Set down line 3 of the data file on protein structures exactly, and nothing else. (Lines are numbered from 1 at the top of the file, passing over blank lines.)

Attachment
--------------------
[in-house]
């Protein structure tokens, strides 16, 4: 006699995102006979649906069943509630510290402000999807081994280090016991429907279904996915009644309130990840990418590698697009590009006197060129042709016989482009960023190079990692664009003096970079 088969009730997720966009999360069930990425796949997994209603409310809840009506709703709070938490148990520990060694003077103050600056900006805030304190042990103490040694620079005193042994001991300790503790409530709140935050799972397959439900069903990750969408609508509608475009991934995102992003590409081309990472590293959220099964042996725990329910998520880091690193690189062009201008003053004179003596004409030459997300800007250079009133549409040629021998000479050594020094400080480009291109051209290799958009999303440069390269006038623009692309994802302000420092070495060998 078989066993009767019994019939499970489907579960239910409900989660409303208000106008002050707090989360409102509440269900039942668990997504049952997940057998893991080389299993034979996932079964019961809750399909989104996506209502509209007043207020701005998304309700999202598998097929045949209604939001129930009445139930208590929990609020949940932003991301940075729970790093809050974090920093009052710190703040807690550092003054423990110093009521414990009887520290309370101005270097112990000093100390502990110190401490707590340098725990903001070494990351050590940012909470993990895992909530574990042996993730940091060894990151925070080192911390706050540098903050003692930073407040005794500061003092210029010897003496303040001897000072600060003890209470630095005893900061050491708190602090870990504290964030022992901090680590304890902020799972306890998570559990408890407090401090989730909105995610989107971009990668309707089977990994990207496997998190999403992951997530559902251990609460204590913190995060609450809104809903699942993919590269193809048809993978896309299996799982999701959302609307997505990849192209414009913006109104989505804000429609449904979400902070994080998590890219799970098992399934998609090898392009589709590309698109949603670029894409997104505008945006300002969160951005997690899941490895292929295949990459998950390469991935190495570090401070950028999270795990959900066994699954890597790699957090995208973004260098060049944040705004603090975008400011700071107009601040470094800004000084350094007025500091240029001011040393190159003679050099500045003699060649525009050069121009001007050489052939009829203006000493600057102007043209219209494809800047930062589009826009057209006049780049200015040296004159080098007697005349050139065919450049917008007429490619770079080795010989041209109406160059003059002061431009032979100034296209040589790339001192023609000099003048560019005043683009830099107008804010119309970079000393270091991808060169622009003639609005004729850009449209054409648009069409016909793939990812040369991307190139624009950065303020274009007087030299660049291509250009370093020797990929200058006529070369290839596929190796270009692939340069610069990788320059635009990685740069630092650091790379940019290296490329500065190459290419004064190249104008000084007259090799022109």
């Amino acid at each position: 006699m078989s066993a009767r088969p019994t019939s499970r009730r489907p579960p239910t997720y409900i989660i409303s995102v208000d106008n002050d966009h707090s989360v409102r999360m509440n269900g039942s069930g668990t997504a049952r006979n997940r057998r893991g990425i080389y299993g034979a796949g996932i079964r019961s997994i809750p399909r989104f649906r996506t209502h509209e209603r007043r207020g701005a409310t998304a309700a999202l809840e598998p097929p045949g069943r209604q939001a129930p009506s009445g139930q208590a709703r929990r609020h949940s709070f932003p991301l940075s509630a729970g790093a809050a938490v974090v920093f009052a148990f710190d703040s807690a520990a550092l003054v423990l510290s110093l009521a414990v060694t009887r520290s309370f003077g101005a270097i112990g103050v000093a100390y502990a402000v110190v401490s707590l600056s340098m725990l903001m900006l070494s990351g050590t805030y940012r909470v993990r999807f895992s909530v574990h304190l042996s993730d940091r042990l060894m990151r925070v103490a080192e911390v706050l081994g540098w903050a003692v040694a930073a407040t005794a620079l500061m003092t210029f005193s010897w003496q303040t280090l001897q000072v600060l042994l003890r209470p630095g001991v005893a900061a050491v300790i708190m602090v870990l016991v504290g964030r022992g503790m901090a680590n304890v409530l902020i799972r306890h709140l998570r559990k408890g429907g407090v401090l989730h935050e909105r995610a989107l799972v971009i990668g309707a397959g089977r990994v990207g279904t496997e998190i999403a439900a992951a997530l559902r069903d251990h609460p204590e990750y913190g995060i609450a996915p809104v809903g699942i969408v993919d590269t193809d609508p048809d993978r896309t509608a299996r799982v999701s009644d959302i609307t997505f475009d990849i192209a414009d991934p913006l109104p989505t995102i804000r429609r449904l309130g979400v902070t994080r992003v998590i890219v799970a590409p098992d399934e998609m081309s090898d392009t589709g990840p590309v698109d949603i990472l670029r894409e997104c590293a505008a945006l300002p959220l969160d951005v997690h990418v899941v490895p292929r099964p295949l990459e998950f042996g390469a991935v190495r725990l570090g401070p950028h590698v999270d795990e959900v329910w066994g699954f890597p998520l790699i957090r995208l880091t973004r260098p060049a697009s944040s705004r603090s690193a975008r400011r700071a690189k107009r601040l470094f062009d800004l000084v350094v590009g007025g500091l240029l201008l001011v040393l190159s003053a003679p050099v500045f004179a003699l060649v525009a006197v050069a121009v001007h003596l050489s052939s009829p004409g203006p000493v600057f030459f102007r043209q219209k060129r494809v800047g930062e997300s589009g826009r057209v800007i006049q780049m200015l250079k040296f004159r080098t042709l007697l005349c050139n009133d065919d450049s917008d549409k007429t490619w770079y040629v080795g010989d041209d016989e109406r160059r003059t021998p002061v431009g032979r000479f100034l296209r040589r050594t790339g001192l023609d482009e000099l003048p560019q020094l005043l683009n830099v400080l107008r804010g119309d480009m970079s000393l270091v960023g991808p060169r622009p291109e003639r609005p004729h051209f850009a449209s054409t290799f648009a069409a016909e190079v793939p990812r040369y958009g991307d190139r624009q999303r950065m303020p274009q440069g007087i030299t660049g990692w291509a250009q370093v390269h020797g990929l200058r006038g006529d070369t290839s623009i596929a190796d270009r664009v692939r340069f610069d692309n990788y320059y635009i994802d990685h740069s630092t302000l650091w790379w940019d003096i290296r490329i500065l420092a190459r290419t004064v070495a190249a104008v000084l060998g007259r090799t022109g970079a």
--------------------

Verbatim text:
């Amino acid at each position: 006699m078989s066993a009767r088969p019994t019939s499970r009730r489907p579960p239910t997720y409900i989660i409303s995102v208000d106008n002050d966009h707090s989360v409102r999360m509440n269900g039942s069930g668990t997504a049952r006979n997940r057998r893991g990425i080389y299993g034979a796949g996932i079964r019961s997994i809750p399909r989104f649906r996506t209502h509209e209603r007043r207020g701005a409310t998304a309700a999202l809840e598998p097929p045949g069943r209604q939001a129930p009506s009445g139930q208590a709703r929990r609020h949940s709070f932003p991301l940075s509630a729970g790093a809050a938490v974090v920093f009052a148990f710190d703040s807690a520990a550092l003054v423990l510290s110093l009521a414990v060694t009887r520290s309370f003077g101005a270097i112990g103050v000093a100390y502990a402000v110190v401490s707590l600056s340098m725990l903001m900006l070494s990351g050590t805030y940012r909470v993990r999807f895992s909530v574990h304190l042996s993730d940091r042990l060894m990151r925070v103490a080192e911390v706050l081994g540098w903050a003692v040694a930073a407040t005794a620079l500061m003092t210029f005193s010897w003496q303040t280090l001897q000072v600060l042994l003890r209470p630095g001991v005893a900061a050491v300790i708190m602090v870990l016991v504290g964030r022992g503790m901090a680590n304890v409530l902020i799972r306890h709140l998570r559990k408890g429907g407090v401090l989730h935050e909105r995610a989107l799972v971009i990668g309707a397959g089977r990994v990207g279904t496997e998190i999403a439900a992951a997530l559902r069903d251990h609460p204590e990750y913190g995060i609450a996915p809104v809903g699942i969408v993919d590269t193809d609508p048809d993978r896309t509608a299996r799982v999701s009644d959302i609307t997505f475009d990849i192209a414009d991934p913006l109104p989505t995102i804000r429609r449904l309130g979400v902070t994080r992003v998590i890219v799970a590409p098992d399934e998609m081309s090898d392009t589709g990840p590309v698109d949603i990472l670029r894409e997104c590293a505008a945006l300002p959220l969160d951005v997690h990418v899941v490895p292929r099964p295949l990459e998950f042996g390469a991935v190495r725990l570090g401070p950028h590698v999270d795990e959900v329910w066994g699954f890597p998520l790699i957090r995208l880091t973004r260098p060049a697009s944040s705004r603090s690193a975008r400011r700071a690189k107009r601040l470094f062009d800004l000084v350094v590009g007025g500091l240029l201008l001011v040393l190159s003053a003679p050099v500045f004179a003699l060649v525009a006197v050069a121009v001007h003596l050489s052939s009829p004409g203006p000493v600057f030459f102007r043209q219209k060129r494809v800047g930062e997300s589009g826009r057209v800007i006049q780049m200015l250079k040296f004159r080098t042709l007697l005349c050139n009133d065919d450049s917008d549409k007429t490619w770079y040629v080795g010989d041209d016989e109406r160059r003059t021998p002061v431009g032979r000479f100034l296209r040589r050594t790339g001192l023609d482009e000099l003048p560019q020094l005043l683009n830099v400080l107008r804010g119309d480009m970079s000393l270091v960023g991808p060169r622009p291109e003639r609005p004729h051209f850009a449209s054409t290799f648009a069409a016909e190079v793939p990812r040369y958009g991307d190139r624009q999303r950065m303020p274009q440069g007087i030299t660049g990692w291509a250009q370093v390269h020797g990929l200058r006038g006529d070369t290839s623009i596929a190796d270009r664009v692939r340069f610069d692309n990788y320059y635009i994802d990685h740069s630092t302000l650091w790379w940019d003096i290296r490329i500065l420092a190459r290419t004064v070495a190249a104008v000084l060998g007259r090799t022109g970079a």